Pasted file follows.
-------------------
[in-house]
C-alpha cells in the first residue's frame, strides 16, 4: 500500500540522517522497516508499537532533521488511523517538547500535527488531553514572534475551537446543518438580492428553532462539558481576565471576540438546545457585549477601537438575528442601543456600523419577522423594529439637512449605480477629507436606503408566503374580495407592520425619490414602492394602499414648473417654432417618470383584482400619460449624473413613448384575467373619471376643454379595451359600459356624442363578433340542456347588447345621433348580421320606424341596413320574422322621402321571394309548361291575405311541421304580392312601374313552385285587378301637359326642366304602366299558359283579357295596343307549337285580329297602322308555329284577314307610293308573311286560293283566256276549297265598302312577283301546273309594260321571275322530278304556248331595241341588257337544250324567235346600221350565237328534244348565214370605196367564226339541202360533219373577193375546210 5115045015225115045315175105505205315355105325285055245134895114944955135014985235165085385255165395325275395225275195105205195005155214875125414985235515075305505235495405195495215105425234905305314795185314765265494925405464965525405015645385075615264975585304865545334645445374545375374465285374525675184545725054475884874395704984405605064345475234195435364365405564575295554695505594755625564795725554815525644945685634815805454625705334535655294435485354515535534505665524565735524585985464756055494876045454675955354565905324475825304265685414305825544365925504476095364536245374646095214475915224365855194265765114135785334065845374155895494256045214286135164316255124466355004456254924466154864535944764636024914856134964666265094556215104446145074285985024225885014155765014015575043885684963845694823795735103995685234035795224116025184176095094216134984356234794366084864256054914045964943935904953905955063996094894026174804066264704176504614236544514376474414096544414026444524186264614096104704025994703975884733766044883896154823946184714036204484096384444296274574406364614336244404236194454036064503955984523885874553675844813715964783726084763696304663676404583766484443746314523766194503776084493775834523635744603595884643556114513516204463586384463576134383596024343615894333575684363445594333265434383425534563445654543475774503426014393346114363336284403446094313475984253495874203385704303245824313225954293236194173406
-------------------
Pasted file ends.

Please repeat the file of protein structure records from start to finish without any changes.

[in-house]
C-alpha cells in the first residue's frame, strides 16, 4: 500500500540522517522497516508499537532533521488511523517538547500535527488531553514572534475551537446543518438580492428553532462539558481576565471576540438546545457585549477601537438575528442601543456600523419577522423594529439637512449605480477629507436606503408566503374580495407592520425619490414602492394602499414648473417654432417618470383584482400619460449624473413613448384575467373619471376643454379595451359600459356624442363578433340542456347588447345621433348580421320606424341596413320574422322621402321571394309548361291575405311541421304580392312601374313552385285587378301637359326642366304602366299558359283579357295596343307549337285580329297602322308555329284577314307610293308573311286560293283566256276549297265598302312577283301546273309594260321571275322530278304556248331595241341588257337544250324567235346600221350565237328534244348565214370605196367564226339541202360533219373577193375546210 5115045015225115045315175105505205315355105325285055245134895114944955135014985235165085385255165395325275395225275195105205195005155214875125414985235515075305505235495405195495215105425234905305314795185314765265494925405464965525405015645385075615264975585304865545334645445374545375374465285374525675184545725054475884874395704984405605064345475234195435364365405564575295554695505594755625564795725554815525644945685634815805454625705334535655294435485354515535534505665524565735524585985464756055494876045454675955354565905324475825304265685414305825544365925504476095364536245374646095214475915224365855194265765114135785334065845374155895494256045214286135164316255124466355004456254924466154864535944764636024914856134964666265094556215104446145074285985024225885014155765014015575043885684963845694823795735103995685234035795224116025184176095094216134984356234794366084864256054914045964943935904953905955063996094894026174804066264704176504614236544514376474414096544414026444524186264614096104704025994703975884733766044883896154823946184714036204484096384444296274574406364614336244404236194454036064503955984523885874553675844813715964783726084763696304663676404583766484443746314523766194503776084493775834523635744603595884643556114513516204463586384463576134383596024343615894333575684363445594333265434383425534563445654543475774503426014393346114363336284403446094313475984253495874203385704303245824313225954293236194173406